Federal prosecutors are treating the shooting in Germany as terrorism

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The FINANCIAL — At least 9 people were shot and killed in Germany at two different shisha bars. There is a video posted online two days before the attack, where suspect outlines his beliefs.  Later he was found dead near his 72-year-old mother.

Tobias Rathjen, 43, who grew up in Hanau, opened fire on the Midnight shisha bar – which is popular with Turkish locals – in the town centre around 10pm, leaving three people dead at the scene. He then drove around the corner to the Arena Bar and Cafe where he opened fire again, leaving five more dead. Another person died a short time after, according to Daily Mail.

Federal prosecutors are treating the case in the city of Hanau as terrorism, with authorities saying indications point to an anti-foreigner motive. The Bild tabloid reports the suspect was a German citizen with a firearms licence, and that ammunition and gun magazines were found in his car. Bild said he had also left a letter of confession. Gun laws in Germany are among the most stringent in the world, and were tightened further in recent years after other mass shootings, according to BBC.

An investigation is underway and police said there are no other suspects. The shooting comes four days after another in Germany, near a Turkish comedy show in Berlin, that killed one person, according to USA Today. 

In shisha bars, customers share flavored tobacco from a communal hookah, or water pipe. In Western countries, they are often owned and operated by people from the Middle East or South Asia, where use of the hookah is a centuries-old tradition. Some of those killed were of Turkish origin, a spokesman for the Turkish presidency said. “We expect German authorities to show maximum effort to enlighten this case. Racism is a collective cancer,” Ibrahim Kalin said on Twitter. Bild, Germany’s biggest selling daily newspaper, said without citing a source that the suspect also left a video claiming responsibility, Reuters reported.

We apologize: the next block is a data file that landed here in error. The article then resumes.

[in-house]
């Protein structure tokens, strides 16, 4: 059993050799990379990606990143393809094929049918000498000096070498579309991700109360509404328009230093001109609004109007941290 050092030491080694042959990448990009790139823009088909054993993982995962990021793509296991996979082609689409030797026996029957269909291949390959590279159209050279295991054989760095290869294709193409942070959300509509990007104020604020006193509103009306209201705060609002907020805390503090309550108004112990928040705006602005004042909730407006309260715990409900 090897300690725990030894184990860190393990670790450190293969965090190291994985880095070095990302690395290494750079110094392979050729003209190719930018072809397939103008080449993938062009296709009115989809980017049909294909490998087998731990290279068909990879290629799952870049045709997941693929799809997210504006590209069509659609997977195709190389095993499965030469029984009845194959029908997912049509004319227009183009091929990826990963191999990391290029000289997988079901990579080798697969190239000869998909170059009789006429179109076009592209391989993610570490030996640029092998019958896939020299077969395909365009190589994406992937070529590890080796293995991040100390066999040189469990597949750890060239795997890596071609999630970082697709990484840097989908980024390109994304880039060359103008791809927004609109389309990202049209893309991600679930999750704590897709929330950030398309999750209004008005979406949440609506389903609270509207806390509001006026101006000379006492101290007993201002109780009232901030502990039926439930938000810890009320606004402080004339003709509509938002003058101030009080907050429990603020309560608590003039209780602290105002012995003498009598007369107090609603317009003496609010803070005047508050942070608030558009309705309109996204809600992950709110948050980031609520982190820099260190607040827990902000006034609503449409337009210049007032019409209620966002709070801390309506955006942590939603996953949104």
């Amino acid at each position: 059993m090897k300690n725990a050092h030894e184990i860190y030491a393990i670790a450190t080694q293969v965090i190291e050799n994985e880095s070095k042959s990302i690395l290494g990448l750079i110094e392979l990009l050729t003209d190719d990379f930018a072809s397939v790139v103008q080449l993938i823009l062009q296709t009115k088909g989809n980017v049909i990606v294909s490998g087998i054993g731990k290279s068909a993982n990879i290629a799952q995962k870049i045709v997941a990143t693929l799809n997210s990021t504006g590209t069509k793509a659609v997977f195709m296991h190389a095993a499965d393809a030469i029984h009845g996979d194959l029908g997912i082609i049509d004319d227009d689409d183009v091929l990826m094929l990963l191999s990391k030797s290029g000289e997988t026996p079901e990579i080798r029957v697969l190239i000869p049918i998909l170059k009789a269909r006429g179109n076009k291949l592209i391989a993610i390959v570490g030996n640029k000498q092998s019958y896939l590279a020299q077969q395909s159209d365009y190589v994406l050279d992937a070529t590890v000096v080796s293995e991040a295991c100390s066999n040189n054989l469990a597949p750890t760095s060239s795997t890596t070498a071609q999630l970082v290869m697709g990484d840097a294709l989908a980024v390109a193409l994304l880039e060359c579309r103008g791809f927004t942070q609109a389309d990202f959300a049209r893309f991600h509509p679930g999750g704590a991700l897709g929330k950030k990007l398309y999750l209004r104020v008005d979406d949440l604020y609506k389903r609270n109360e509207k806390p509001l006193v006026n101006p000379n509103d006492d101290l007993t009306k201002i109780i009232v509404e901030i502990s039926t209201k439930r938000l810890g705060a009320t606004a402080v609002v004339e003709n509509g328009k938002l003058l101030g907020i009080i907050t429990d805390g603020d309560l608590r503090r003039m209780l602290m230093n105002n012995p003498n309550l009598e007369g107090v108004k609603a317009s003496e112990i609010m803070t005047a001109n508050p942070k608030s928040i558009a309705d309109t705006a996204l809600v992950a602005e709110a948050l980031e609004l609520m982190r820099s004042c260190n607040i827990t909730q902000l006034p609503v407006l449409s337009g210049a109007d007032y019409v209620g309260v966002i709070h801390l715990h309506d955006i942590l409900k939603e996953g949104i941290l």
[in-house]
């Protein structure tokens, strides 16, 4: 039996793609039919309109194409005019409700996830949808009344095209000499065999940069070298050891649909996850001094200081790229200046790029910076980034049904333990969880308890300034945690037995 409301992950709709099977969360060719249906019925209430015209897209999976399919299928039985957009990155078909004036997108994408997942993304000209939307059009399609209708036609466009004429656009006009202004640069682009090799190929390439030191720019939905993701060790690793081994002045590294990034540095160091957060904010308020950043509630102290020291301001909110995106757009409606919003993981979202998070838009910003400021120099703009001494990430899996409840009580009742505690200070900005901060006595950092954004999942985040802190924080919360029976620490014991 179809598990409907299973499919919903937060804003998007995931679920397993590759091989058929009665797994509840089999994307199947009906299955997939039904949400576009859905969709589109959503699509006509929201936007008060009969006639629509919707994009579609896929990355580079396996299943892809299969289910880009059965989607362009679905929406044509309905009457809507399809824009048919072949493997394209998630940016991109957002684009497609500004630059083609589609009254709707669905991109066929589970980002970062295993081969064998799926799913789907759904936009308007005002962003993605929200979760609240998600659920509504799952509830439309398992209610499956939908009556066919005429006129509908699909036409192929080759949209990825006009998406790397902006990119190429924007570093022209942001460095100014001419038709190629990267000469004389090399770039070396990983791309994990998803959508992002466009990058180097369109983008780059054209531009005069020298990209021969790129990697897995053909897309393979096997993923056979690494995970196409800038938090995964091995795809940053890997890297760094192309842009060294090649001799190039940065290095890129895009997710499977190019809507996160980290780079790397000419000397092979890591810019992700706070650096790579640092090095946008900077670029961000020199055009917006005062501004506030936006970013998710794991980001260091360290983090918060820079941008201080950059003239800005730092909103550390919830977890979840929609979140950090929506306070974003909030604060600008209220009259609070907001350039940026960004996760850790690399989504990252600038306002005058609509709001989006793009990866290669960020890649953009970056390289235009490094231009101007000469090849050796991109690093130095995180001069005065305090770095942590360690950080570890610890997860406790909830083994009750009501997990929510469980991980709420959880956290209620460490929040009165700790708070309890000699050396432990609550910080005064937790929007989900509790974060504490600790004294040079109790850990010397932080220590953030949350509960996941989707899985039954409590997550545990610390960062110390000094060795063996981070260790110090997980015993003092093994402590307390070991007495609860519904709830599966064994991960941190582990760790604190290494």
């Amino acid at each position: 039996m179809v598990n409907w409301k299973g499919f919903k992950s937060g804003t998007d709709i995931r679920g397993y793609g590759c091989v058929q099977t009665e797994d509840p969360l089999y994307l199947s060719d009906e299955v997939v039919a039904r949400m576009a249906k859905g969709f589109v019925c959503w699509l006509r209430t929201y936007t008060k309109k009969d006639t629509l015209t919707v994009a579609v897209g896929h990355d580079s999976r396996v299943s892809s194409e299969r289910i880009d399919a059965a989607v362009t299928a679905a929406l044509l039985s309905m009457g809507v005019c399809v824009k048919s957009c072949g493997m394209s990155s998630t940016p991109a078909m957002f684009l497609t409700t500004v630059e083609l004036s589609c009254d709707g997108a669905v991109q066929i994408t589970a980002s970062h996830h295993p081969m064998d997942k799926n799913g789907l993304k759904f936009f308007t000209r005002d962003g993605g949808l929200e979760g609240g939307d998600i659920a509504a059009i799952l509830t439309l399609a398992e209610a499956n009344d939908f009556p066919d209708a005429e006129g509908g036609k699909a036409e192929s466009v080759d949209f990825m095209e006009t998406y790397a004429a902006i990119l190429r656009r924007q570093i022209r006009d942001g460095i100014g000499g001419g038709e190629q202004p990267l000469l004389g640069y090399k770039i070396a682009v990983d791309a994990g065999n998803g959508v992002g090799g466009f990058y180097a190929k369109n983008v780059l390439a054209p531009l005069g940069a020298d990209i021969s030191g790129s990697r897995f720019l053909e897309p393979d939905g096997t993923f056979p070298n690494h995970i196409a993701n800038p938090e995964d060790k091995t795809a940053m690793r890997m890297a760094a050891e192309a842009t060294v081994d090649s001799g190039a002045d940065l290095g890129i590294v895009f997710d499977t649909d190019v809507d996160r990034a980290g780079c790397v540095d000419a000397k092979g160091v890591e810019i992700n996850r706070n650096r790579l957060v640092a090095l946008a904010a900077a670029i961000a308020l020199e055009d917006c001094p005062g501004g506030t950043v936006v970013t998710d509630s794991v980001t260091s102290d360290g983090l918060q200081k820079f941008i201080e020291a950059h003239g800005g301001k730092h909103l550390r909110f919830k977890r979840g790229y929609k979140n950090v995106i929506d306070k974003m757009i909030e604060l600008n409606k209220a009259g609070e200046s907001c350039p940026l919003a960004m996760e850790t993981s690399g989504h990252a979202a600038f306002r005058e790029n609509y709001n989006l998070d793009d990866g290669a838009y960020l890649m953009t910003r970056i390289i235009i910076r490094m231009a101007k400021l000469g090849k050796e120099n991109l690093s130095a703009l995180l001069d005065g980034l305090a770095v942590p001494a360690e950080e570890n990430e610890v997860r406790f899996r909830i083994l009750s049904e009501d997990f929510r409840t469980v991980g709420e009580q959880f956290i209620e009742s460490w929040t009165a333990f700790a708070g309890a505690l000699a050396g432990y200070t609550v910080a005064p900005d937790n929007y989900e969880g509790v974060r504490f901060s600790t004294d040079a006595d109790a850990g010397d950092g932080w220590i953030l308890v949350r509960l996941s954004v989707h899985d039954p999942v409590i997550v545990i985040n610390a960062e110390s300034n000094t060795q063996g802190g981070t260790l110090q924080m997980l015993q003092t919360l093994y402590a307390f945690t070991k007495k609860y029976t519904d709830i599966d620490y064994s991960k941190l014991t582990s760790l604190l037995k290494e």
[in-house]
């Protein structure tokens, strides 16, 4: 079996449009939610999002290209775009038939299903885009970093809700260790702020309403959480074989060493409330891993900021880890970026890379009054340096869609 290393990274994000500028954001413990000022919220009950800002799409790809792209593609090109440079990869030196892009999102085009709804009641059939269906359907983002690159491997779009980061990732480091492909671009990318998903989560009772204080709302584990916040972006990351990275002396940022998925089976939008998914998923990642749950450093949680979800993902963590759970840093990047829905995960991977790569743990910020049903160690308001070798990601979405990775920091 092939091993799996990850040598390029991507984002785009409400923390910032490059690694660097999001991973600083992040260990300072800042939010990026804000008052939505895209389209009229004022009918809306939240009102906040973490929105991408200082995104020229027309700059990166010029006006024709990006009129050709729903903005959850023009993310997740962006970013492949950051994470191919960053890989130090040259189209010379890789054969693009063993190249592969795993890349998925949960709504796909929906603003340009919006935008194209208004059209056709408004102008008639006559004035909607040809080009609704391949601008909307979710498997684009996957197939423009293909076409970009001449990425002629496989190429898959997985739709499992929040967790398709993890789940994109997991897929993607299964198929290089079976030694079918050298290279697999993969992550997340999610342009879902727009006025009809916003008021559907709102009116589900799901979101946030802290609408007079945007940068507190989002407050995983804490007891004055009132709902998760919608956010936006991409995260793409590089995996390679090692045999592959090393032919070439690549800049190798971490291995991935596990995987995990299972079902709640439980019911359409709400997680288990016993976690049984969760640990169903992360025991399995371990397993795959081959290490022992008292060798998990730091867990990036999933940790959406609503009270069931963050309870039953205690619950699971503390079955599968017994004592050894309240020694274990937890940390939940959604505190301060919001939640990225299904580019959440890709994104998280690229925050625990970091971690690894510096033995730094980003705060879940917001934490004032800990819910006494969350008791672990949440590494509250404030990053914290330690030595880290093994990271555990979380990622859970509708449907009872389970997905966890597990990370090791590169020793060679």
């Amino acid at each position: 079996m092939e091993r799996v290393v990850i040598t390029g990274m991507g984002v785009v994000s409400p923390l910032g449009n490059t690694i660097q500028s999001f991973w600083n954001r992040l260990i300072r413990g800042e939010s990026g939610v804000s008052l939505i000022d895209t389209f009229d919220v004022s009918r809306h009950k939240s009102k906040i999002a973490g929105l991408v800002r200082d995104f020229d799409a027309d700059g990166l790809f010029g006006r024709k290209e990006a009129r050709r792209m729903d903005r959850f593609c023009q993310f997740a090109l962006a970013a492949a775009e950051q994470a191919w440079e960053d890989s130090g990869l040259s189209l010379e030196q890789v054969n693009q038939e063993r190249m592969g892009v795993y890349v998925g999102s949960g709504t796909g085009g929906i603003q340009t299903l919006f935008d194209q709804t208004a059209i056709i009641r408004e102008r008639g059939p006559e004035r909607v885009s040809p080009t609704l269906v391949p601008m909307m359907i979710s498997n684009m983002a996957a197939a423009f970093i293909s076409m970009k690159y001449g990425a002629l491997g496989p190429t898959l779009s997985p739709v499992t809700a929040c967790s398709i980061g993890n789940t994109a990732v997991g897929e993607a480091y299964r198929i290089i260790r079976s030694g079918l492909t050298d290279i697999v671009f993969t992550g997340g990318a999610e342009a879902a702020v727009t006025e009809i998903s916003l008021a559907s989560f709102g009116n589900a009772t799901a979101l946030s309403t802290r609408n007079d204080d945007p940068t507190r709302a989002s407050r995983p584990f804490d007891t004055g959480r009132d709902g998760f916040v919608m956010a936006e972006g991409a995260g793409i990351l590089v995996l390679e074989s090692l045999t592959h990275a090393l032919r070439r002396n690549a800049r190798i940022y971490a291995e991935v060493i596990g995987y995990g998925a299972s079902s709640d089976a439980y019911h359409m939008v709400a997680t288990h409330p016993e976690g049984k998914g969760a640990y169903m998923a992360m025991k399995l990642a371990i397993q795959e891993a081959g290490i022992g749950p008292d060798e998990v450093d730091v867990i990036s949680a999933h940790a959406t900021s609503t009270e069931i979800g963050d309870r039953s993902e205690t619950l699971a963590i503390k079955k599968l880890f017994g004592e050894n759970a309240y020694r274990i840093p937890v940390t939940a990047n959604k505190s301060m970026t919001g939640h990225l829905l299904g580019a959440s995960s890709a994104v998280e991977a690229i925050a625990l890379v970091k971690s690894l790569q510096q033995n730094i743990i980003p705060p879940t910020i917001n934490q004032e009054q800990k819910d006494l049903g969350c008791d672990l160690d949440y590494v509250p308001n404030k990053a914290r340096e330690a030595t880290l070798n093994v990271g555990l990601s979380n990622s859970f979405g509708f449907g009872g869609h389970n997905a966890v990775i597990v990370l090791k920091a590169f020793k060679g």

Witnesses and surveillance videos of the suspect’s getaway car led authorities quickly to his home, near the scene of the second attack, where he was found dead near his 72-year-old mother, said Peter Beuth, the interior minister for the state of Hesse. A website believed to be the suspect’s is being evaluated, Beuth said. “Initial analysis of the webpage of the suspect indicate a xenophobic motivation,” he stated. Chancellor Angela Merkel called off a planned visit Thursday to a university in Halle. Her spokesman, Steffen Seibert, said she was “being constantly kept abreast of the state of the investigations in Hanau,” as reported by CBS News.

A man, believed to be Rathjen’s father, was seen being led away from the scene in handcuffs. He is not thought to have been directly involved in the attacks. In a video posted online two days before the attack, Rathjen also outlines his belief in underground military bases in the US where he claims Satanic worship and sexual exploitation of children takes place. An attacker is said to have rung the bell at the Midnight shisha lounge and sprayed bullets at people inside when he was let in. He then fled the scene in a dark-coloured car before gunfire rang out at a second bar, Arena, less han two miles away, Daily Mail wrote. 

Germany has suffered several attacks in recent years, one of which, claimed by ISIL, killed 12 people in the heart of Berlin in December 2016. In October, a deadly anti-Jewish gun attack in the eastern city of Halle on the holy day of Yom Kippur underscored the rising threat of neo-Nazi violence. The rampage, in which two people were shot dead, was streamed live. Last June, conservative politician Walter Luebcke, an advocate of a liberal refugee policy, was shot at his home. On Friday, police arrested 12 members of a German far-right group believed to have been plotting “shocking” large-scale attacks on mosques similar to the ones carried out in New Zealand last year, Aljazeera reported.

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